Sunday, February 4, 2007

War as an Instrument of Budgetary Policy

Leave it to Al Jazeera to cut to the chase in their analysis of Bush's weekly radio address. Bush is not just fighting the enemies of democracy. He is also fighting to save the United States from the horrors of being a welfare state:

Bush said: "Controlling spending also requires us to address the unsustainable growth of entitlement programmes such as social security, Medicare, and Medicaid.

"Spending for these programmes is growing faster than inflation, faster than our economy, and faster than our ability to pay for it."

This latter battle needs to be fought on the budgetary front. So the basic strategy is to spend the money elsewhere:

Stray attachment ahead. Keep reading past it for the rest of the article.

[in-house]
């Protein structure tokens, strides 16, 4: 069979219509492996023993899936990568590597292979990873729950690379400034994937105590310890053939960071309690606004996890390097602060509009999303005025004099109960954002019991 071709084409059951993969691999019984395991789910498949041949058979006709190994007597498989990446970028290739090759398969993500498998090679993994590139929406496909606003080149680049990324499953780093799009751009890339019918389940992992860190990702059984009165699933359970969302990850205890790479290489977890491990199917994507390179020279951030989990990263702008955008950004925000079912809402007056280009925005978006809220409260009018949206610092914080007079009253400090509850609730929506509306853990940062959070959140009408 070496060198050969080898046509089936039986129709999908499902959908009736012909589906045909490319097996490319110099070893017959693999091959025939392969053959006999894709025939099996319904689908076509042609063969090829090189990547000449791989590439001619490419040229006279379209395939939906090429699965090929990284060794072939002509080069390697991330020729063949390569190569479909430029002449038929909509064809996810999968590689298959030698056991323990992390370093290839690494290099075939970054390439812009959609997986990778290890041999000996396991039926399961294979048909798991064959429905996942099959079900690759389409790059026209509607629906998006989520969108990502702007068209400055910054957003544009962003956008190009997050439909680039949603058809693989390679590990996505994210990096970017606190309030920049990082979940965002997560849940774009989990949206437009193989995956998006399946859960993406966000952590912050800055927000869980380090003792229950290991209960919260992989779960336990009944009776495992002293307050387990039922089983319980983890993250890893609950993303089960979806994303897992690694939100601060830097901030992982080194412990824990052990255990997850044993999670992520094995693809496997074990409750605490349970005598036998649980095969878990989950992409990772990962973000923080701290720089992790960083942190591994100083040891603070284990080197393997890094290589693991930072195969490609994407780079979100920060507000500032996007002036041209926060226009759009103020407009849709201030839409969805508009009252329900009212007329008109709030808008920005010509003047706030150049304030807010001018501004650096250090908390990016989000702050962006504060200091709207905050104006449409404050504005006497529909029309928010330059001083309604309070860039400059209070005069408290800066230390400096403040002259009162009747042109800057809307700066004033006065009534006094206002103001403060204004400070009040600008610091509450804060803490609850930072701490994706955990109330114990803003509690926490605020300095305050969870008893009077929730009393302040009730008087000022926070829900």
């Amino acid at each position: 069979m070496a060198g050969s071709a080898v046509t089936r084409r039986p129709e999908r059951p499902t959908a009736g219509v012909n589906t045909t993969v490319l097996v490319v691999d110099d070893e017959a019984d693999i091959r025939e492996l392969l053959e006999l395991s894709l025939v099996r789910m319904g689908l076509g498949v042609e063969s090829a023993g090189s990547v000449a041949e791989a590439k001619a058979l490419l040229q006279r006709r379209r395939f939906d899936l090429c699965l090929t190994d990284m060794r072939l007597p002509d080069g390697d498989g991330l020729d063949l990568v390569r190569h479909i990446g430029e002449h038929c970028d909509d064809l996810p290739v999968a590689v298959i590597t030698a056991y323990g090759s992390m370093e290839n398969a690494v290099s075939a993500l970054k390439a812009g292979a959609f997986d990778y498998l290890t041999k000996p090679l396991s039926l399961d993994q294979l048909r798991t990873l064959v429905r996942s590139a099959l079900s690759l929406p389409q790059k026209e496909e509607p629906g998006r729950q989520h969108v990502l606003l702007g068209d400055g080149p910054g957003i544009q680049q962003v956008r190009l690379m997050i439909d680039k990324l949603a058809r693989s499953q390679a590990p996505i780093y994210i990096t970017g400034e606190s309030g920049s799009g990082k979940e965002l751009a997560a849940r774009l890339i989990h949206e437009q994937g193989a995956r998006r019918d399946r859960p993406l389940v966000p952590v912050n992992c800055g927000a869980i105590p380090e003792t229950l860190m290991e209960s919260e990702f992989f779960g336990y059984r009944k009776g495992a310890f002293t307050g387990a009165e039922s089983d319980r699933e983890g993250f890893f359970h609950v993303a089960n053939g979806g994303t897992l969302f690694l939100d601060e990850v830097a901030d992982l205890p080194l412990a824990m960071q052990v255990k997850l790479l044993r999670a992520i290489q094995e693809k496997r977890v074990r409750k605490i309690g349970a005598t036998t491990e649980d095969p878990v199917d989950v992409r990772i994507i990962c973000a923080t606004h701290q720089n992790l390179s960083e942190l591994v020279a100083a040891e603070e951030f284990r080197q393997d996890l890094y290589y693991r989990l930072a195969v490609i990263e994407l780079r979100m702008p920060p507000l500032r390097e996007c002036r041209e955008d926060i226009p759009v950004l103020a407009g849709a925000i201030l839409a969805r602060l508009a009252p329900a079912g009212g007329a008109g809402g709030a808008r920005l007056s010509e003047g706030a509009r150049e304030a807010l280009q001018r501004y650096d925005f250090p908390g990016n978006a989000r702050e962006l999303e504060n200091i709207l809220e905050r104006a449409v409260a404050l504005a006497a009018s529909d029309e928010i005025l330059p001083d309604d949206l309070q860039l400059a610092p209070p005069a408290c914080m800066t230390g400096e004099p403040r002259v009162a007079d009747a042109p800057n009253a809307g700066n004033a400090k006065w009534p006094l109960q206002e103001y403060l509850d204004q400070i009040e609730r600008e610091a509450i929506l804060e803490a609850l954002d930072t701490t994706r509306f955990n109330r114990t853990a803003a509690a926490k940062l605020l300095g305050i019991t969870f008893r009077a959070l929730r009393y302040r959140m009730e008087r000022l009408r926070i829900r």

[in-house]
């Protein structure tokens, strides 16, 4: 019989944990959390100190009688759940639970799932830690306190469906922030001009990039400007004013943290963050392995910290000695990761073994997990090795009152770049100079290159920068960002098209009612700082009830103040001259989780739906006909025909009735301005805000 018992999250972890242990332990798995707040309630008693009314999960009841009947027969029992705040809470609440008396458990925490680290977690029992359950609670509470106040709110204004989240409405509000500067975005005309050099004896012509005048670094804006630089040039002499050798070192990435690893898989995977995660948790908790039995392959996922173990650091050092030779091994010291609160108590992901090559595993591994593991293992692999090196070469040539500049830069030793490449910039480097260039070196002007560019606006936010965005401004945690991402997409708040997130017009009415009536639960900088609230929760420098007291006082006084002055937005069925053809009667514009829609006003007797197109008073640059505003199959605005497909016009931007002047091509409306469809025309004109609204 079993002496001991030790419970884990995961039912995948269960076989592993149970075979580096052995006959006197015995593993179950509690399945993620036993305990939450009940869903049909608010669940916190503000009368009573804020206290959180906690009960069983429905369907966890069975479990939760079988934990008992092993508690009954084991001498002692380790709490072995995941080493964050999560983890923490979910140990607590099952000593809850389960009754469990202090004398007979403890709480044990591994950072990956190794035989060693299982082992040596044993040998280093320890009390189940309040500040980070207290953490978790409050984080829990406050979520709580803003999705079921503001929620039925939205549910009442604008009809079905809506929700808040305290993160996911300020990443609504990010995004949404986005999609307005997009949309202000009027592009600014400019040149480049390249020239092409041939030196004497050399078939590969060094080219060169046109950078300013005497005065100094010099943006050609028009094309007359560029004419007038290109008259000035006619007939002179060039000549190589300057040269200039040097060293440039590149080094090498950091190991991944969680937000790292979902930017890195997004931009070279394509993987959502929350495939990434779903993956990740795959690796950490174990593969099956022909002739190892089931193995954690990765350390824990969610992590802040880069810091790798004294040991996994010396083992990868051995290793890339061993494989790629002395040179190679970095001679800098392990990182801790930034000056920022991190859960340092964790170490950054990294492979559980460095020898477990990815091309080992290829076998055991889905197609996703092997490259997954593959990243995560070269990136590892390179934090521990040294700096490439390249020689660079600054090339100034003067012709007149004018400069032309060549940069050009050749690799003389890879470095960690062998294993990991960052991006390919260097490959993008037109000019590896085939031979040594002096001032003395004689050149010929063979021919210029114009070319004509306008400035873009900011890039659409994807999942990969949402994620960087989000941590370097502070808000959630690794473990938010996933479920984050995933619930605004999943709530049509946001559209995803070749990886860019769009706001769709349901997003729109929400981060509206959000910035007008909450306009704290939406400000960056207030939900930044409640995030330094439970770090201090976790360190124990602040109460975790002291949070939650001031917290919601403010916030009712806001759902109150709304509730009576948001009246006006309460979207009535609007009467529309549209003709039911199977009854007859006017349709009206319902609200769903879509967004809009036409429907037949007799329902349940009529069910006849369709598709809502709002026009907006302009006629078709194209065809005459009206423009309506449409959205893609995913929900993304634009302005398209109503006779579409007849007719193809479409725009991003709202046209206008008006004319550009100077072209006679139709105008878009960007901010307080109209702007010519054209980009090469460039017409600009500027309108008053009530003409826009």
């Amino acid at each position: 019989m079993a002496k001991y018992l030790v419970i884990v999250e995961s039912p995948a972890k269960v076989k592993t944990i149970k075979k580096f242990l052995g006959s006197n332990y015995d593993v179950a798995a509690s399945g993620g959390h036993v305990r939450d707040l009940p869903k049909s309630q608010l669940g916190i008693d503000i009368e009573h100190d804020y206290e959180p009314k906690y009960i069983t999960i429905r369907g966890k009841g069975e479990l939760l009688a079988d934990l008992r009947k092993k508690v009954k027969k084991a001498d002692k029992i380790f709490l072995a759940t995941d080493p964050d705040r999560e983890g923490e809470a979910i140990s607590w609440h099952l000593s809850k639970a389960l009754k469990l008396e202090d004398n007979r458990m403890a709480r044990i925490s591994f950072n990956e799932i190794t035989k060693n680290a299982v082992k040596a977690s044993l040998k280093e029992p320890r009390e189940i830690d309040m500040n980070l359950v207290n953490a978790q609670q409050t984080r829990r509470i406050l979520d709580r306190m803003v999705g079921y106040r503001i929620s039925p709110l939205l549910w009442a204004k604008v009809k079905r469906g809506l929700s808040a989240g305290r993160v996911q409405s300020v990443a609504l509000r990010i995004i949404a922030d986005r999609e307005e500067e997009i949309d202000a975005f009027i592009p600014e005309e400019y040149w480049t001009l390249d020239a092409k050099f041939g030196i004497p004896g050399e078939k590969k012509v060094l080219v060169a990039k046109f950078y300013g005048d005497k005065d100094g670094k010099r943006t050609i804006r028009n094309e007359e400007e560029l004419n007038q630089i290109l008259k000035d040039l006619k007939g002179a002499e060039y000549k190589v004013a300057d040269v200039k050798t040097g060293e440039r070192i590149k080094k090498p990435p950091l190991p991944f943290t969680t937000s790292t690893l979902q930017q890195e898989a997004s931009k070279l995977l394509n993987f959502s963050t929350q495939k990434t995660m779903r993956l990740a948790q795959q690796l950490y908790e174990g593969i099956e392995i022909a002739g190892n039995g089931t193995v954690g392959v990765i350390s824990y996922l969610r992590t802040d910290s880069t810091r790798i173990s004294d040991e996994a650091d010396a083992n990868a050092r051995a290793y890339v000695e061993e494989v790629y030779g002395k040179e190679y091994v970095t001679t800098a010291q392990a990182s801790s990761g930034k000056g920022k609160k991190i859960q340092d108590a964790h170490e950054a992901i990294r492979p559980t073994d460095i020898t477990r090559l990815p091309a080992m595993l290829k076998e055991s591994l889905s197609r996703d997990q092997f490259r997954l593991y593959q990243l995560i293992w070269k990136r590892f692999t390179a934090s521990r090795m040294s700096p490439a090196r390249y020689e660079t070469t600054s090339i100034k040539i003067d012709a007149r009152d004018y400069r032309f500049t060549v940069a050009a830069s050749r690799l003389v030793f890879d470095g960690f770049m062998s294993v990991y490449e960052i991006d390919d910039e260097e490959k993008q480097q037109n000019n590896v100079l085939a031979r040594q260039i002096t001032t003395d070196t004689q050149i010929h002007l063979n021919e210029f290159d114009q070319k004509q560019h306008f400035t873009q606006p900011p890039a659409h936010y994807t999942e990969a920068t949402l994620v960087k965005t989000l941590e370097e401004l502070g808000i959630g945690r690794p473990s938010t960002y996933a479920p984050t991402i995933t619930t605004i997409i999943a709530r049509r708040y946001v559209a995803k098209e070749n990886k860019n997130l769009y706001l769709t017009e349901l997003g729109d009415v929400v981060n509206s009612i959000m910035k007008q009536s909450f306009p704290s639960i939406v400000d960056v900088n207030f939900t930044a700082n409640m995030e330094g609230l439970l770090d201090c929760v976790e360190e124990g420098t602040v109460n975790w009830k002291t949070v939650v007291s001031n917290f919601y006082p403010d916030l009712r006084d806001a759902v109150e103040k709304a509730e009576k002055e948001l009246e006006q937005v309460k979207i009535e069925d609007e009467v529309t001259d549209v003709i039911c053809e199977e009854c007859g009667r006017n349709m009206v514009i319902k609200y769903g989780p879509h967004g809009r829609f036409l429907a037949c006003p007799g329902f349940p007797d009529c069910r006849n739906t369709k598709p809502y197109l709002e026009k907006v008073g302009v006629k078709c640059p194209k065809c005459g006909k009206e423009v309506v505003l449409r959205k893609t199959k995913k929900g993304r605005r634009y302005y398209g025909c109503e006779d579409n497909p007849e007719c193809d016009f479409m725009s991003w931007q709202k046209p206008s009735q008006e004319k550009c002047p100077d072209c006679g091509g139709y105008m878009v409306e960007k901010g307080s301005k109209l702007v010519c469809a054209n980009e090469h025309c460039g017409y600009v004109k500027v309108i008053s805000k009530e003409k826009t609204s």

George Bush, the US president, is to ask congress for $245bn to fight the wars in Iraq and Afghanistan - while proposing curbs in spending on the US health care system.

In other words the "necessity" of the war budget provides the justification for cuts in the Medicare and Medicaid budgets. How big will those cuts be? The word from the White House is $70 billion, but the analysts over at The New York Times see it as closer to $100 billion.

Over the last few weeks one of the most heavily used clichés has been that Congress has "the power of the purse." We have also heard a lot about the fact that it is time of clean up the health care mess and that Congress should be taking the first steps. In his Saturday address Bush has basically drawn a line in the sand between the White House and the Congress. Now we have to see how responsive (and responsible) our representatives in both houses of Congress will react in terms of their duties to their constituents.

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